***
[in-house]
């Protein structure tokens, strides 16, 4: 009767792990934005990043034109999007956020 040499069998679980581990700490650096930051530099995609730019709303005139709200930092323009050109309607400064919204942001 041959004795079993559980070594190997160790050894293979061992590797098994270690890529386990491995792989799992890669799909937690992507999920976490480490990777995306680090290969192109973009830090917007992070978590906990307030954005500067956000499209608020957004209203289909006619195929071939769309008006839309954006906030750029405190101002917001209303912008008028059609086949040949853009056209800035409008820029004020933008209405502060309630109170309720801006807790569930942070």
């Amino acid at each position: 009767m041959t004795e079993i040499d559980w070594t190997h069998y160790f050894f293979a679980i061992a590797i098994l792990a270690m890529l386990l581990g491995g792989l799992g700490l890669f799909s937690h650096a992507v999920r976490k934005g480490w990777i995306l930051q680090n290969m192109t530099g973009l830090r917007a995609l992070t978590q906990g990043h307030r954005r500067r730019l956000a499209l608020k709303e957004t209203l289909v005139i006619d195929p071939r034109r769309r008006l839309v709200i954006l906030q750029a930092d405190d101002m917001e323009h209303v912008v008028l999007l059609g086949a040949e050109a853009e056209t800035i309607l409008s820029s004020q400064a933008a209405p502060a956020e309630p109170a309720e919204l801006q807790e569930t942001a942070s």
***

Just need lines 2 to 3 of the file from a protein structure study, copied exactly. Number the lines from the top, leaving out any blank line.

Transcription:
């Protein structure tokens, strides 16, 4: 009767792990934005990043034109999007956020 040499069998679980581990700490650096930051530099995609730019709303005139709200930092323009050109309607400064919204942001 041959004795079993559980070594190997160790050894293979061992590797098994270690890529386990491995792989799992890669799909937690992507999920976490480490990777995306680090290969192109973009830090917007992070978590906990307030954005500067956000499209608020957004209203289909006619195929071939769309008006839309954006906030750029405190101002917001209303912008008028059609086949040949853009056209800035409008820029004020933008209405502060309630109170309720801006807790569930942070």
């Amino acid at each position: 009767m041959t004795e079993i040499d559980w070594t190997h069998y160790f050894f293979a679980i061992a590797i098994l792990a270690m890529l386990l581990g491995g792989l799992g700490l890669f799909s937690h650096a992507v999920r976490k934005g480490w990777i995306l930051q680090n290969m192109t530099g973009l830090r917007a995609l992070t978590q906990g990043h307030r954005r500067r730019l956000a499209l608020k709303e957004t209203l289909v005139i006619d195929p071939r034109r769309r008006l839309v709200i954006l906030q750029a930092d405190d101002m917001e323009h209303v912008v008028l999007l059609g086949a040949e050109a853009e056209t800035i309607l409008s820029s004020q400064a933008a209405p502060a956020e309630p109170a309720e919204l801006q807790e569930t942001a942070s």